Chapter 6

Cover Crops for Organic Farms

Managing Pests with Cover Crops

Cover crops not only play an important role in slowing erosion, improving soil structure, and providing fertility, but also play an increasingly important role in managing pests—insects, diseases, weeds, and nematodes. Cover crops, if properly selected and managed in an organic farming system, can be used to enhance the environment to control pests. Success depends on properly matching cover crop species with the cash crops and anticipated pest threats.

Cover Crops for Managing Insects

Cover crops can provide food and habitat for beneficial insects. Table 6.2 lists beneficial and pest insects that are attracted to or harbored by common cover crop types. It is important to note that an increase in beneficial insects does not always translate into a general decrease in insect pest species. Each cover crop provides different resources and habitats that may encourage some species and not others.

Managing Cover Crops to Encourage Beneficial Insects

The success of cover crops in preserving or encouraging beneficial insects depends in large part on how the cover crop is going to be destroyed or suppressed so that crops can be planted. The frequency and intensity of disturbance is important to the stability of populations of pests and their natural enemies.

Cover Crops for Managing Diseases

The impact of cover crops on pathogens—agents in the soil, such as bacteria or viruses that cause disease—can be good, bad, or nonexistent. This impact varies broadly depending on individual circumstances and situations. A cover crop can act as a host for soil-borne pathogens, or it can serve as an effective form of biological control for other plant pathogens. In some cases, a cover crop can reduce populations of one insect pest but serve as a host that increases populations of other insect pests. Cover crops can help reduce disease problems in cash crops in the following ways:

Cover Crops for Managing Weeds

Cover crops suppress weeds by competing for light and nutrients or, in some cases, releasing compounds that inhibit the germination or growth of weeds through allelopathy. Weed suppression by cover crops varies by species, management (e.g., planting dates, planting densities, tillage, and residue management, etc.), existing weed populations, and weather conditions.

Choose the Right Cover Crop for the Climate and Season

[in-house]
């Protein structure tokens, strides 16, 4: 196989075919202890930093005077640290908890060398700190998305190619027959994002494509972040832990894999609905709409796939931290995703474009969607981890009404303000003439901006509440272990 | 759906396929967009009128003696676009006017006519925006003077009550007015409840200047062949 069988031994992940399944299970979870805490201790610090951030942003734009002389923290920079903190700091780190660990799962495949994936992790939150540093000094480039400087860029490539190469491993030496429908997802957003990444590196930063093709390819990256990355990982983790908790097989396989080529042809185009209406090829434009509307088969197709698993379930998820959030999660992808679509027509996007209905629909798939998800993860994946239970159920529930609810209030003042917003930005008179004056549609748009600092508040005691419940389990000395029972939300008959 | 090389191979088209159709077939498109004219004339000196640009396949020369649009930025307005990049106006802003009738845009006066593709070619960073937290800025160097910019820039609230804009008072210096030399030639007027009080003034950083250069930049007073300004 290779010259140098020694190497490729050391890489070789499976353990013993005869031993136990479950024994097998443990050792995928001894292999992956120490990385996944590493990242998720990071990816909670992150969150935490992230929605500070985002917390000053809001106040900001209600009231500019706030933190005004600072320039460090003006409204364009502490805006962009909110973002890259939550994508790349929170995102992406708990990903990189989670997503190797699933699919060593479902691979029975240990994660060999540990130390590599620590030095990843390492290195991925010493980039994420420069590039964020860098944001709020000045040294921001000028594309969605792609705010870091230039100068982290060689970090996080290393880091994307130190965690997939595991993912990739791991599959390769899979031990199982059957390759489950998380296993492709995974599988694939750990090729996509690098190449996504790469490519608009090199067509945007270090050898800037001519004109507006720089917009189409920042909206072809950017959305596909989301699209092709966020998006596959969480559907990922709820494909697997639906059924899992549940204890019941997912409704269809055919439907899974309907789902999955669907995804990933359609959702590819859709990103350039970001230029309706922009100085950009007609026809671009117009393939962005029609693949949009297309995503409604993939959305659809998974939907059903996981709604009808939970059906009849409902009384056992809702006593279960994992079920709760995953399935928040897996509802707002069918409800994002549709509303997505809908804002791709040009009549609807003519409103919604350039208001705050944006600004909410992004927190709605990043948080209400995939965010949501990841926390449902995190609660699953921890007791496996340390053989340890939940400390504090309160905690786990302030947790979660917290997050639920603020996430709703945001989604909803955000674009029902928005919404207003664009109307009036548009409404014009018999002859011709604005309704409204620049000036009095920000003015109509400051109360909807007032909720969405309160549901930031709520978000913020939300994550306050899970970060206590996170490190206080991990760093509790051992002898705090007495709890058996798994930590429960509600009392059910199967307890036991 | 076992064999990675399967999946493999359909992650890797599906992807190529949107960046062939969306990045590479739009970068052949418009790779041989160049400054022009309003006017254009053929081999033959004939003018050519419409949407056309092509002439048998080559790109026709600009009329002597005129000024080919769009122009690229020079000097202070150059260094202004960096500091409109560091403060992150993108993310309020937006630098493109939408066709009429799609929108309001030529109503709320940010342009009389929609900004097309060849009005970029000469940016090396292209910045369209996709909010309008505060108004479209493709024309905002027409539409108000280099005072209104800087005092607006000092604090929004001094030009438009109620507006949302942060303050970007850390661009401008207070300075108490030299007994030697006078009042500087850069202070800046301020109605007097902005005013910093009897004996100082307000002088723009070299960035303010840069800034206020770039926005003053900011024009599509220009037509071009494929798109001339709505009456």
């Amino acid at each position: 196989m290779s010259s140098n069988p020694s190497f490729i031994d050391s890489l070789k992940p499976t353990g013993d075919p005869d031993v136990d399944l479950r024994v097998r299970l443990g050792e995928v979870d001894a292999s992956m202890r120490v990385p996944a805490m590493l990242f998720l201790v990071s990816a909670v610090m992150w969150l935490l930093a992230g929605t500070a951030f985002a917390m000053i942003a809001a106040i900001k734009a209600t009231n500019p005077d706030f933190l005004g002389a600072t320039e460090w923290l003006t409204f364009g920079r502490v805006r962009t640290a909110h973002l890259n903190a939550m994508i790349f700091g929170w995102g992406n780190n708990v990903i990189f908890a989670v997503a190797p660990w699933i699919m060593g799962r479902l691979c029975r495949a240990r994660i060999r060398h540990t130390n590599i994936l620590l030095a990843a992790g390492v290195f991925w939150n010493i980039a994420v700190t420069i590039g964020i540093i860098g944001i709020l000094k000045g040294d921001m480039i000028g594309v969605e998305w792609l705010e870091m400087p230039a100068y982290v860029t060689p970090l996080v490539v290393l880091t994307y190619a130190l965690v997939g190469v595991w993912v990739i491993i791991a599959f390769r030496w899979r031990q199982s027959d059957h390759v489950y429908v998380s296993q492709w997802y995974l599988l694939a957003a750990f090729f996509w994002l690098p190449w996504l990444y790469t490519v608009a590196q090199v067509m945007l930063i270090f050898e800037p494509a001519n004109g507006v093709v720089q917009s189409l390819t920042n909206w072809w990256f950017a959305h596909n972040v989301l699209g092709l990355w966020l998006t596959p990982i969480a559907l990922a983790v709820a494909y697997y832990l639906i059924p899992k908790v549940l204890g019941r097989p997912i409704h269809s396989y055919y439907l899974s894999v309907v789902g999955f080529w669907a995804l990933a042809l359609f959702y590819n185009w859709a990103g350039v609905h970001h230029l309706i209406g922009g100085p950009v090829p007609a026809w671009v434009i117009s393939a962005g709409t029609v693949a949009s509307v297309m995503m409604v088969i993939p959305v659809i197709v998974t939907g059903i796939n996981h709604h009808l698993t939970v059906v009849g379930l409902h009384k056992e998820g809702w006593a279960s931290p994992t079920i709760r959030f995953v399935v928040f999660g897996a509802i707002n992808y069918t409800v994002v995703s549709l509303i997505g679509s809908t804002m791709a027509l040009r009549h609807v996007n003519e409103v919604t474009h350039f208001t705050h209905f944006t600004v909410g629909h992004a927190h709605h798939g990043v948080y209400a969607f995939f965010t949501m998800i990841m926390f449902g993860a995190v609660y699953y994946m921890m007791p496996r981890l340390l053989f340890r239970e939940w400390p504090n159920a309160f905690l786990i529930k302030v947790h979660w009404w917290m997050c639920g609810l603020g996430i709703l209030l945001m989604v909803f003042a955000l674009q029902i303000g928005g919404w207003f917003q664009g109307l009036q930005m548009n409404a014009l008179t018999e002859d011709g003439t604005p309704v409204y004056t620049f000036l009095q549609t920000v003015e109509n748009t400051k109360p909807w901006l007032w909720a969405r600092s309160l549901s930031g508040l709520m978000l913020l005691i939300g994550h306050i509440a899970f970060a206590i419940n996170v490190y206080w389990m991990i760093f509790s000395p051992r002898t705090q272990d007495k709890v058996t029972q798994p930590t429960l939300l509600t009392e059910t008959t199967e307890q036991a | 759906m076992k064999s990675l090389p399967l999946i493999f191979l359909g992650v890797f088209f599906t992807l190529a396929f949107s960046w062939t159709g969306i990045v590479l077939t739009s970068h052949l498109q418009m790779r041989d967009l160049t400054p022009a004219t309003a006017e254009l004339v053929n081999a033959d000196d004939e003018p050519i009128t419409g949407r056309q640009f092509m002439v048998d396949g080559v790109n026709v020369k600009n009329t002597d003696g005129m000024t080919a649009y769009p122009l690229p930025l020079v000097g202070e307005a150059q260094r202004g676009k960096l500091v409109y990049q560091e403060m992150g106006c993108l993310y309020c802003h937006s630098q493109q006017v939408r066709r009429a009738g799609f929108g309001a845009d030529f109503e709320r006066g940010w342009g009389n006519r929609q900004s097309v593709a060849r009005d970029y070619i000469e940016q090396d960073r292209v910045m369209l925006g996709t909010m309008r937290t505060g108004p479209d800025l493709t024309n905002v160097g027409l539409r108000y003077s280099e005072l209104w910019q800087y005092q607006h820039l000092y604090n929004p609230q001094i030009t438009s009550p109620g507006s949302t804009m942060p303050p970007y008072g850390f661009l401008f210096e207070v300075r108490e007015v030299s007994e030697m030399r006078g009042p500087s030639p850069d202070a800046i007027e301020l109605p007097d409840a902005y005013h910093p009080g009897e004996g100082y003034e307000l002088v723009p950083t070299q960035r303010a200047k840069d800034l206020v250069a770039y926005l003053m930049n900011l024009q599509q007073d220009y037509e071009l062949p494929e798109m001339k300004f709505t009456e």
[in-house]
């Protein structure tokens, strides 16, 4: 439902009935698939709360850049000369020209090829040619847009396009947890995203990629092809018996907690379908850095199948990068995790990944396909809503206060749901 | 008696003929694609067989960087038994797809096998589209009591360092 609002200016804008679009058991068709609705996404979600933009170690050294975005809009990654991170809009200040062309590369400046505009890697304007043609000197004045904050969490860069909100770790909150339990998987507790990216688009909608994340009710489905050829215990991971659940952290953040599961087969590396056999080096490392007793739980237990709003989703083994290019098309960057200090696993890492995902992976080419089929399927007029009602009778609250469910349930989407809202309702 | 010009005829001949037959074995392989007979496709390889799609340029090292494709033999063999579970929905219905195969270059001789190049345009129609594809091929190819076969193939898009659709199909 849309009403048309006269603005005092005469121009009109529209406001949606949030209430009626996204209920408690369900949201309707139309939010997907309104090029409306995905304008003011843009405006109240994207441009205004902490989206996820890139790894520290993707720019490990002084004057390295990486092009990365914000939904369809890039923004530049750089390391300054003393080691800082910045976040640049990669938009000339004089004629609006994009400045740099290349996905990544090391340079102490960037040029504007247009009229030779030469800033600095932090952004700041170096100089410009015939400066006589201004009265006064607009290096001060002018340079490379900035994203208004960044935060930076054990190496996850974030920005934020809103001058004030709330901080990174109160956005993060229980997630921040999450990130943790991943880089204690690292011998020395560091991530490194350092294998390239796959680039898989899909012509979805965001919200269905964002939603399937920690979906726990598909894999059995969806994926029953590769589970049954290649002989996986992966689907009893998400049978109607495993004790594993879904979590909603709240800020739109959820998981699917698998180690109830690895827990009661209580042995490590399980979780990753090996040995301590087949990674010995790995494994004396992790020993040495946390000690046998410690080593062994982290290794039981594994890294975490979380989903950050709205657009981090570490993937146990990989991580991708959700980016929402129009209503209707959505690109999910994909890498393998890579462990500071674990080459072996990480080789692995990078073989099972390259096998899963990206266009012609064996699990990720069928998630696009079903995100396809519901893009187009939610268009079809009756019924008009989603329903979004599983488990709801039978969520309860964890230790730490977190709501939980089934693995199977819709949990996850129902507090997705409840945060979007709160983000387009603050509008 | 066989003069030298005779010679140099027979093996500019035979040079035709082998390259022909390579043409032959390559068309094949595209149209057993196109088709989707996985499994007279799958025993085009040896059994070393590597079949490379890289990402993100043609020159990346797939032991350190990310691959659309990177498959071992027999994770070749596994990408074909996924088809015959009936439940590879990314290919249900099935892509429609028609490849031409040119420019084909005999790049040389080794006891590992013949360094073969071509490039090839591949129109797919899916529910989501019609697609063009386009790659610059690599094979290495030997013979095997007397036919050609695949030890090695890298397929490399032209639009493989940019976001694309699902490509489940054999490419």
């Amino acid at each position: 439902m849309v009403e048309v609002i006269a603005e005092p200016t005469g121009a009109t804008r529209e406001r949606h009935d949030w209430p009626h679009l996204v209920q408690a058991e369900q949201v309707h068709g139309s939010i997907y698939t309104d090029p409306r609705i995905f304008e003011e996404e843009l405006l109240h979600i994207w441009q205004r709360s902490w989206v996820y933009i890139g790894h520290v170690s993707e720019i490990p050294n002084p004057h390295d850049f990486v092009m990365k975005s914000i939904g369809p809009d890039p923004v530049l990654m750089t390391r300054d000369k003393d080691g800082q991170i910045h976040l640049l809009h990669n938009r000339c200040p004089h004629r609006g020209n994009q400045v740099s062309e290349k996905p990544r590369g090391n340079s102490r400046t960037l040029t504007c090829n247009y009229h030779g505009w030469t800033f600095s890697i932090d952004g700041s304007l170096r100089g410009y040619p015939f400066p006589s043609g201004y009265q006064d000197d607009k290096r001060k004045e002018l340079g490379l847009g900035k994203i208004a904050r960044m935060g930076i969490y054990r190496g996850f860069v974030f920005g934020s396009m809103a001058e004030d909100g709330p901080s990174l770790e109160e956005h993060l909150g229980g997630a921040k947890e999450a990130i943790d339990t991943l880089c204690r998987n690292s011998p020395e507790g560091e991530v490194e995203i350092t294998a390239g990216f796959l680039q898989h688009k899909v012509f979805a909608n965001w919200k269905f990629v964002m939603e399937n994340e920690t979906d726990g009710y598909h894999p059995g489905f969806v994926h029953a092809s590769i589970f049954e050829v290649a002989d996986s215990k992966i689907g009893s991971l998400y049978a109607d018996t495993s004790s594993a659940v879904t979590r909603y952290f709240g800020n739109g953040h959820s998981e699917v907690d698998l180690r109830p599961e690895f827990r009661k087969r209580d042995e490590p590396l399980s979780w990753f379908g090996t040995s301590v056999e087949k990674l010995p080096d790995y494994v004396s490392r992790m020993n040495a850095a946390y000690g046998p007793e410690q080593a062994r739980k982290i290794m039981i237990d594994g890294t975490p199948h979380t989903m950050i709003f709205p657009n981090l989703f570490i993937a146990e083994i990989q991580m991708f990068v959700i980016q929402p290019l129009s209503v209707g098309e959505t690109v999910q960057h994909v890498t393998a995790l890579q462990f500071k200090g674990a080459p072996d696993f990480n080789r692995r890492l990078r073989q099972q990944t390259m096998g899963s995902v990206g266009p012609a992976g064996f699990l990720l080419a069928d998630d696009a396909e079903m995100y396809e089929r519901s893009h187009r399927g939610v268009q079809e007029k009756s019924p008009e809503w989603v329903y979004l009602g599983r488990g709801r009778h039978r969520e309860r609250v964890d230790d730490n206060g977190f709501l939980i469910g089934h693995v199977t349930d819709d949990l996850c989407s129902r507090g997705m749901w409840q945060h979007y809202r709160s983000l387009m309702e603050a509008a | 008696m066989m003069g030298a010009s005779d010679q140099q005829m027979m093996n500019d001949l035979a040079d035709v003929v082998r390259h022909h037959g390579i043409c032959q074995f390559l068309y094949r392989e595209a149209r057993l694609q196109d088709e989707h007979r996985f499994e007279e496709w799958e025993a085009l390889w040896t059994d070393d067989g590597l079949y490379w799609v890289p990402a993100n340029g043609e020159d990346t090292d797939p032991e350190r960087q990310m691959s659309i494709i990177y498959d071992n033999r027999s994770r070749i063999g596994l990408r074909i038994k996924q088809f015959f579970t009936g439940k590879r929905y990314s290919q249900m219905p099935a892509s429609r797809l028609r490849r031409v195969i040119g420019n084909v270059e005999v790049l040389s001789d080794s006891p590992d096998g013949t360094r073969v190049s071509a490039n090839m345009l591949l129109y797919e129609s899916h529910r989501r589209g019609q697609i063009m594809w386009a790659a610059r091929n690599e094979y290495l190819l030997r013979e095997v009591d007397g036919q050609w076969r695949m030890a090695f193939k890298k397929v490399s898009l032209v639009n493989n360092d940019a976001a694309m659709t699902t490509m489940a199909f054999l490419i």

Sow warm season, frost-tender cover crops like soybean, buckwheat, and millet after the spring frost-free date and at least six to eight weeks before the fall frost date to ensure rapid growth and good biomass production. Buckwheat is one of the easiest and quickest cover crops, used primarily to suppress weeds, provide a beneficial habitat for beneficial insects, and improve soil tilth (See Figure 6.5). It is a warm-weather crop that can be used between spring and fall crops. Cowpea, sorghum–sudangrass, and most millets require really warm soil—at least 65 to 70 degrees F (18.3–21.1°C).

Managing Cover Crops to Help Suppress Weeds

Numerous factors can influence the effectiveness of managing weeds using cover crops. Species selection and management should be planned carefully long before cash crop planting. Decisions should account for other farm-specific management goals, available equipment, production costs, and the dates when cover crops can be planted and terminated. Considerations include:

Cover Crop Residues

Cover crops can also serve as a “living mulch” to manage weeds. When the cover crop is killed, its thick residues remain on the surface and hinder weed growth by physically modifying the amount of natural light, soil temperature, and soil moisture that is necessary for weed seed germination. It’s important to note that suppressing weeds by smothering them becomes less effective as cover crop residues decompose.

Allelopathic Compounds

Some legume, cereal, and brassica cover crops release allelopathic compounds (plantproduced natural herbicides) that can reduce weed populations and/or suppress weed growth. Cereal rye is an overwintering crop that suppresses weeds both physically and chemically. If rye residue is left on the soil surface, it releases allelochemicals that inhibit seedling growth of many annual small-seeded broadleaf weeds, such as pigweed and lambsquarters. The response of grassy weeds to rye is more variable.

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